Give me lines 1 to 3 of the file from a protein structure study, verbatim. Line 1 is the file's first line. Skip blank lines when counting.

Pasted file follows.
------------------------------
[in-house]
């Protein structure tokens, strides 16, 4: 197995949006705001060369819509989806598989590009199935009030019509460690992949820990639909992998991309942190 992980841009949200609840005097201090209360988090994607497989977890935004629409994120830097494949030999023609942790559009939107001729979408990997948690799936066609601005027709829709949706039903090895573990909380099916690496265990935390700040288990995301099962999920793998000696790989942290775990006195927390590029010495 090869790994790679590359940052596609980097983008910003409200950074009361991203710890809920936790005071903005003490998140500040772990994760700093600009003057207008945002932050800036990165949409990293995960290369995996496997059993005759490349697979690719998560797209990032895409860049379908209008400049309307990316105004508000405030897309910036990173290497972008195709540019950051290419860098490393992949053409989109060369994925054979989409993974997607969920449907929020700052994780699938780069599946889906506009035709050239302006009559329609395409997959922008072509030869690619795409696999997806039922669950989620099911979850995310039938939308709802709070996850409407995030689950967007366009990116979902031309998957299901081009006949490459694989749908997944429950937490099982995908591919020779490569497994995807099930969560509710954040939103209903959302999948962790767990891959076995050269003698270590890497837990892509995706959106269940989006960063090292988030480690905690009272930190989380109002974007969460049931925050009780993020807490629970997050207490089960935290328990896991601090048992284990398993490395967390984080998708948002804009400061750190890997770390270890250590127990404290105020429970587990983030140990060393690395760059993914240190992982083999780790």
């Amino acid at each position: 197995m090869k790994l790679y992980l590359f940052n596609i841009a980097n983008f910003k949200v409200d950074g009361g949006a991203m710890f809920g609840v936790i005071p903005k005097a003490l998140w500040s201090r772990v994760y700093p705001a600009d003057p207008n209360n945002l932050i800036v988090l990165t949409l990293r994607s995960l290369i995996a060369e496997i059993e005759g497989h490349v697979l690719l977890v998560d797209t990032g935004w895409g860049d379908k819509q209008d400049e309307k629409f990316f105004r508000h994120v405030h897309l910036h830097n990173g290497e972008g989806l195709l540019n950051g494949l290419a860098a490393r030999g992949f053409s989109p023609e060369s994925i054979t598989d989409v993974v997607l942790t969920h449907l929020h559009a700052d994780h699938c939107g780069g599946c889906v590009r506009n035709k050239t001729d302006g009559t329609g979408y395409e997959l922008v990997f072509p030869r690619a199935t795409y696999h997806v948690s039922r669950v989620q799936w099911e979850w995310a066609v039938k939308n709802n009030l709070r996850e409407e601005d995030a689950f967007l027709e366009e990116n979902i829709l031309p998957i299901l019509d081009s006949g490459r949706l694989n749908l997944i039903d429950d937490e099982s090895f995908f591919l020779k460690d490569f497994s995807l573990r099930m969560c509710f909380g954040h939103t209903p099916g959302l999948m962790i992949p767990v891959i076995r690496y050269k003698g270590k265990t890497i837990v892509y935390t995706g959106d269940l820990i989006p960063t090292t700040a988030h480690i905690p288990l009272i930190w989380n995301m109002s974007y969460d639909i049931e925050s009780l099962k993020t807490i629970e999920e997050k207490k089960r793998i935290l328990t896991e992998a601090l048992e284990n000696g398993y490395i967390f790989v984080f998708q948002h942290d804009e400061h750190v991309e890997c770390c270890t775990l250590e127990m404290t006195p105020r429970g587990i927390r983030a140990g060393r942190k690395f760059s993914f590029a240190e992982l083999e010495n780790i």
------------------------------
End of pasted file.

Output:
[in-house]
């Protein structure tokens, strides 16, 4: 197995949006705001060369819509989806598989590009199935009030019509460690992949820990639909992998991309942190 992980841009949200609840005097201090209360988090994607497989977890935004629409994120830097494949030999023609942790559009939107001729979408990997948690799936066609601005027709829709949706039903090895573990909380099916690496265990935390700040288990995301099962999920793998000696790989942290775990006195927390590029010495 090869790994790679590359940052596609980097983008910003409200950074009361991203710890809920936790005071903005003490998140500040772990994760700093600009003057207008945002932050800036990165949409990293995960290369995996496997059993005759490349697979690719998560797209990032895409860049379908209008400049309307990316105004508000405030897309910036990173290497972008195709540019950051290419860098490393992949053409989109060369994925054979989409993974997607969920449907929020700052994780699938780069599946889906506009035709050239302006009559329609395409997959922008072509030869690619795409696999997806039922669950989620099911979850995310039938939308709802709070996850409407995030689950967007366009990116979902031309998957299901081009006949490459694989749908997944429950937490099982995908591919020779490569497994995807099930969560509710954040939103209903959302999948962790767990891959076995050269003698270590890497837990892509995706959106269940989006960063090292988030480690905690009272930190989380109002974007969460049931925050009780993020807490629970997050207490089960935290328990896991601090048992284990398993490395967390984080998708948002804009400061750190890997770390270890250590127990404290105020429970587990983030140990060393690395760059993914240190992982083999780790």
């Amino acid at each position: 197995m090869k790994l790679y992980l590359f940052n596609i841009a980097n983008f910003k949200v409200d950074g009361g949006a991203m710890f809920g609840v936790i005071p903005k005097a003490l998140w500040s201090r772990v994760y700093p705001a600009d003057p207008n209360n945002l932050i800036v988090l990165t949409l990293r994607s995960l290369i995996a060369e496997i059993e005759g497989h490349v697979l690719l977890v998560d797209t990032g935004w895409g860049d379908k819509q209008d400049e309307k629409f990316f105004r508000h994120v405030h897309l910036h830097n990173g290497e972008g989806l195709l540019n950051g494949l290419a860098a490393r030999g992949f053409s989109p023609e060369s994925i054979t598989d989409v993974v997607l942790t969920h449907l929020h559009a700052d994780h699938c939107g780069g599946c889906v590009r506009n035709k050239t001729d302006g009559t329609g979408y395409e997959l922008v990997f072509p030869r690619a199935t795409y696999h997806v948690s039922r669950v989620q799936w099911e979850w995310a066609v039938k939308n709802n009030l709070r996850e409407e601005d995030a689950f967007l027709e366009e990116n979902i829709l031309p998957i299901l019509d081009s006949g490459r949706l694989n749908l997944i039903d429950d937490e099982s090895f995908f591919l020779k460690d490569f497994s995807l573990r099930m969560c509710f909380g954040h939103t209903p099916g959302l999948m962790i992949p767990v891959i076995r690496y050269k003698g270590k265990t890497i837990v892509y935390t995706g959106d269940l820990i989006p960063t090292t700040a988030h480690i905690p288990l009272i930190w989380n995301m109002s974007y969460d639909i049931e925050s009780l099962k993020t807490i629970e999920e997050k207490k089960r793998i935290l328990t896991e992998a601090l048992e284990n000696g398993y490395i967390f790989v984080f998708q948002h942290d804009e400061h750190v991309e890997c770390c270890t775990l250590e127990m404290t006195p105020r429970g587990i927390r983030a140990g060393r942190k690395f760059s993914f590029a240190e992982l083999e010495n780790i």